Each month Petplan vet Brian Faulkner takes a look at some of the issues he comes across in his day-to-day life as a practising vet.
This month Brian discusses a worrying increase in the number of mammary cancers in dogs that he has seen in the past few years…
The benefits of spaying your dog
Most owners know that they should spay their female dog, but many are not aware of the full health benefits.
Traditionally, spaying has involved removing the ovaries and uterus of your dog. However, more recently vets are being advised to leave the uterus intact and just remove the ovaries. Whilst this is much less traumatic for the dog, spaying is still a very serious operation.
However, there are many health benefits from having your dog spayed including the prevention of the following conditions:
Unwanted puppies and the risk of complications including abortion – this is when one or more foetus is delivered before they are able to live outside of the womb.
Pyometra – this is an infection of the uterus (womb) and is usually seen in older un-neutered dogs following their season, although younger dogs can also suffer from the condition. Symptoms include:
- Loss of appetite
- Drinking more than usual
- Licking at back end more than normal
- Pus (yellow/brown/red) discharge from her vulva
- Swollen abdomen
False pregnancies – many un-neutered female dogs can experience a false pregnancy whereby they show symptoms of pregnancy due to a hormonal imbalance. Symptoms include:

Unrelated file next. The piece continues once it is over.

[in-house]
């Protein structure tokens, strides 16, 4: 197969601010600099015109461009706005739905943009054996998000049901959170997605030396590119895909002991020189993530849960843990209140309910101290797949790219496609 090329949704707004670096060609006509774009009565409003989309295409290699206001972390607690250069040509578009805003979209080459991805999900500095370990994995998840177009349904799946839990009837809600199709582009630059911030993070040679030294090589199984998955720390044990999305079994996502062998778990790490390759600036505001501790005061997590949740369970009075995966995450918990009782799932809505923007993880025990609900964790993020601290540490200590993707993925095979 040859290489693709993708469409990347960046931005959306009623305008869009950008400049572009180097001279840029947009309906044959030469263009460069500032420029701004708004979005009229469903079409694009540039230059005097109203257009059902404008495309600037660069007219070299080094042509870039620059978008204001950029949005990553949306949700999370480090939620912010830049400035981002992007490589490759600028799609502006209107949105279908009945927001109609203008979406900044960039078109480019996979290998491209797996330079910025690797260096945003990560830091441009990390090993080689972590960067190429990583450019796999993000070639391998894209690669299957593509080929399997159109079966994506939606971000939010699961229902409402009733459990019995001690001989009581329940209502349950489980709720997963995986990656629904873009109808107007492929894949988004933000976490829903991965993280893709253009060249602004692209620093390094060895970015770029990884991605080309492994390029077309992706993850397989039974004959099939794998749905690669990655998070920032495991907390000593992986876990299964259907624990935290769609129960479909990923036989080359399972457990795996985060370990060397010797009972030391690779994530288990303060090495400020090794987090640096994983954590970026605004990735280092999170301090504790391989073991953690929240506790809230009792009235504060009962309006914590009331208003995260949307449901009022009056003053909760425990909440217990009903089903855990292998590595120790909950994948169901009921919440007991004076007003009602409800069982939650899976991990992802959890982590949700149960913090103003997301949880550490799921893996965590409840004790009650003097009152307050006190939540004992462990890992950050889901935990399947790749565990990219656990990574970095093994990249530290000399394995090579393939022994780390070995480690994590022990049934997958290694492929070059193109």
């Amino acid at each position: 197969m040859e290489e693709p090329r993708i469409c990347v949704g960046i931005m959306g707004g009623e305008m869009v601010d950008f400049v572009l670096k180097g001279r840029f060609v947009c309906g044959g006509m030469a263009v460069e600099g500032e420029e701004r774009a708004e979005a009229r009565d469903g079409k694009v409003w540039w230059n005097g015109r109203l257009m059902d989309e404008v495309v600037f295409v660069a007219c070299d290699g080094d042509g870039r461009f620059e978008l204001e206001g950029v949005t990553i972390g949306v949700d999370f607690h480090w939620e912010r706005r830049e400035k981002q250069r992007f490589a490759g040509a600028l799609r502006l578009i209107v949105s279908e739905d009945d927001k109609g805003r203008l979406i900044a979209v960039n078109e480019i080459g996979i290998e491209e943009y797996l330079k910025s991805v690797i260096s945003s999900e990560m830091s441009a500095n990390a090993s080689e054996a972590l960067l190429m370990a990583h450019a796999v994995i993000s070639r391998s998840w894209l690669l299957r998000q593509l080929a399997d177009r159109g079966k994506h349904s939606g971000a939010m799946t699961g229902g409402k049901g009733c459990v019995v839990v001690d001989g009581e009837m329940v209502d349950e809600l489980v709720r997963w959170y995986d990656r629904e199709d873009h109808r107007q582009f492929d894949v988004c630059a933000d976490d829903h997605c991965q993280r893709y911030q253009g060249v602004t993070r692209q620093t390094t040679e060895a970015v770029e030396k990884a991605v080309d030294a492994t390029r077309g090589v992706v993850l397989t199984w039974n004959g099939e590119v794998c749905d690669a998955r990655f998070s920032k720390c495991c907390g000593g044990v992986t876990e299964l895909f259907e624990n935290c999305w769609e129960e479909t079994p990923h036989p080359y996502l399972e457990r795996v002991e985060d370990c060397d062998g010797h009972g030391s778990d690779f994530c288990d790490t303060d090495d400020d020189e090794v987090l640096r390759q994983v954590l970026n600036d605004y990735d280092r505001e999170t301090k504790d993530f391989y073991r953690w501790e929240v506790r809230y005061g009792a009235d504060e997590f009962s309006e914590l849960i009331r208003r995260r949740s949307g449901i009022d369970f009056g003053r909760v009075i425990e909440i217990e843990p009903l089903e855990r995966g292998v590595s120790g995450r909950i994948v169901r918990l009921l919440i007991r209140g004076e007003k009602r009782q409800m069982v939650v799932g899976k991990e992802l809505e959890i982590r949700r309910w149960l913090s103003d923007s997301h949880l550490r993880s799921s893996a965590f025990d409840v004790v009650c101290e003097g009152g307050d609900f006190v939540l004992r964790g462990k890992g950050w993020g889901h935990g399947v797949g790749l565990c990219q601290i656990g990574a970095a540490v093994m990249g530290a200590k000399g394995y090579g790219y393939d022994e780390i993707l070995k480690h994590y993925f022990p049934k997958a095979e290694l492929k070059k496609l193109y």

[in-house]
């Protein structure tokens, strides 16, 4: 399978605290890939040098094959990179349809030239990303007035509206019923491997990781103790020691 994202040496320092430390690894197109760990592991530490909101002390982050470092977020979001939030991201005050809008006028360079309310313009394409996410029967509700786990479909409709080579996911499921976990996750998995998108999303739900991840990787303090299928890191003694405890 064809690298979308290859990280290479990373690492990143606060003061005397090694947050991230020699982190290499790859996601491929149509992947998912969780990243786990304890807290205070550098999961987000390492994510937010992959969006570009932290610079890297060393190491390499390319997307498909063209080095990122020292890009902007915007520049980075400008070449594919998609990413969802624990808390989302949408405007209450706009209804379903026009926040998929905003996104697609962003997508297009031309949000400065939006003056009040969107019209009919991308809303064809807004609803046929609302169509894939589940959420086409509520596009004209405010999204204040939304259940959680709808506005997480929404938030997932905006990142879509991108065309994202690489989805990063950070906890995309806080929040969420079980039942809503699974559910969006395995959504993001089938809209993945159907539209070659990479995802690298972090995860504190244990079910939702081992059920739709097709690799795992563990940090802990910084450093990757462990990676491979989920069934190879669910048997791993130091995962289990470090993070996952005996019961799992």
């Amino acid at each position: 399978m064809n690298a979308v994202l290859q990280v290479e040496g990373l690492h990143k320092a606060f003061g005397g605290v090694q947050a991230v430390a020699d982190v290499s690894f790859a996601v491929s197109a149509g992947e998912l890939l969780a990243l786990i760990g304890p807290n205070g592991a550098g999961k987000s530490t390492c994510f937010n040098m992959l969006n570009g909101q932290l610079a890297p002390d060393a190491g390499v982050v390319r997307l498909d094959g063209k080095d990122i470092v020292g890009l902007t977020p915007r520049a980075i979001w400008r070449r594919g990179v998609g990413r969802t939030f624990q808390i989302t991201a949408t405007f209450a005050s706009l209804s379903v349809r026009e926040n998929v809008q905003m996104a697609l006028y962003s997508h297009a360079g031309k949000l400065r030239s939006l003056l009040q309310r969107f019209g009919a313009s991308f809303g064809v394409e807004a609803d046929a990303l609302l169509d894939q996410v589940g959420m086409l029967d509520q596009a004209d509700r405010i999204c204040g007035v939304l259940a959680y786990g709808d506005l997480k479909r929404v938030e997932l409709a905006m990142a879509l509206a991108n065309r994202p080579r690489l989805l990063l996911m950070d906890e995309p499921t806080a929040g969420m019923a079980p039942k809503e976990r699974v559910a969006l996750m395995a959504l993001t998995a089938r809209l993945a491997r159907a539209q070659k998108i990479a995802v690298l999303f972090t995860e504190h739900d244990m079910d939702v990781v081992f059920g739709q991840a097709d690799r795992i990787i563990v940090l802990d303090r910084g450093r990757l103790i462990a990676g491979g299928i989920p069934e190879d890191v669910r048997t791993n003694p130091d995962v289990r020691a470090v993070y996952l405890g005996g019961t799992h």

- Loss of appetite
- Mothering activity such as self-nursing or creating ‘nests’
- Enlarged mammary glands
However, one very serious potential consequence of not spaying your female dog is mammary cancer – and it’s something I’ve seen more and more of over the past few years.
I think I’ve performed more operations to treat mammary cancer in the last two years than in the previous 18 years combined. This is mainly because of a decrease in the number of my clients who decided not to spay their dog.
According to the American College of Veterinary Surgeons, the risk of a dog developing a mammary tumour is 0.5% if they are spayed before their first heat (which usually occurs after six months). However, it leaps significantly after their first heat to around 8%, while it reaches a shockingly high 26% if they are not spayed until after the second heat.
As previously mentioned, spaying is a serious operation but is a lot more preferable than putting your dog through the trauma of having a mastectomy, which is the usual course of action.
Before any mammary surgery is undertaken, your vet would take an x-ray to see if the cancer has spread to their lungs or other organs and unfortunately if this has happened surgery would not be helpful and euthanasia may be the only option.
Hopefully this has highlighted just how important it is for owners to have their female dogs spayed – and to do it as early as possible. Most female dogs are spayed around six months old in the UK before their first season.
What are your thoughts on neutering? Post your comments below…